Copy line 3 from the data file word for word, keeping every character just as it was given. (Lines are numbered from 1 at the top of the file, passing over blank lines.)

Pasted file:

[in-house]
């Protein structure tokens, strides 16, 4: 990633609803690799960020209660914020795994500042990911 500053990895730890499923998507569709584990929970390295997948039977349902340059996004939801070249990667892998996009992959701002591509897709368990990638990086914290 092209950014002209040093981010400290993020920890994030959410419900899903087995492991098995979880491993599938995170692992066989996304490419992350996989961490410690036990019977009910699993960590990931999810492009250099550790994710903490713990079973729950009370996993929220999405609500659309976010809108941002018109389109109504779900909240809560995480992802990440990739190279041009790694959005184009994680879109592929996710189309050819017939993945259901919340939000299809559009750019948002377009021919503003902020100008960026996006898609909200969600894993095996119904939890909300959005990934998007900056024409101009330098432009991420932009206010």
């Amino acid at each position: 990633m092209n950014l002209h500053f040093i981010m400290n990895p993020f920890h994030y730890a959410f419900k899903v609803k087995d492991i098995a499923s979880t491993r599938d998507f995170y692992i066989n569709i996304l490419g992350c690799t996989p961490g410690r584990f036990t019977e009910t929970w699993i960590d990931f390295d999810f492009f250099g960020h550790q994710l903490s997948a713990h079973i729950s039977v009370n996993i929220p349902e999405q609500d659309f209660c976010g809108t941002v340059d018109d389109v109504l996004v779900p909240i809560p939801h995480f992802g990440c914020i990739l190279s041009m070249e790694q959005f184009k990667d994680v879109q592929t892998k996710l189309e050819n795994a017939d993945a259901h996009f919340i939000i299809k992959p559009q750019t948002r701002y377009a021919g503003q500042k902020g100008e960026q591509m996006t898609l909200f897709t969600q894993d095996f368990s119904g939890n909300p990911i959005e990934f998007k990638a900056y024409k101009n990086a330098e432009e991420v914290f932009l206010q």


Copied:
């Amino acid at each position: 990633m092209n950014l002209h500053f040093i981010m400290n990895p993020f920890h994030y730890a959410f419900k899903v609803k087995d492991i098995a499923s979880t491993r599938d998507f995170y692992i066989n569709i996304l490419g992350c690799t996989p961490g410690r584990f036990t019977e009910t929970w699993i960590d990931f390295d999810f492009f250099g960020h550790q994710l903490s997948a713990h079973i729950s039977v009370n996993i929220p349902e999405q609500d659309f209660c976010g809108t941002v340059d018109d389109v109504l996004v779900p909240i809560p939801h995480f992802g990440c914020i990739l190279s041009m070249e790694q959005f184009k990667d994680v879109q592929t892998k996710l189309e050819n795994a017939d993945a259901h996009f919340i939000i299809k992959p559009q750019t948002r701002y377009a021919g503003q500042k902020g100008e960026q591509m996006t898609l909200f897709t969600q894993d095996f368990s119904g939890n909300p990911i959005e990934f998007k990638a900056y024409k101009n990086a330098e432009e991420v914290f932009l206010q």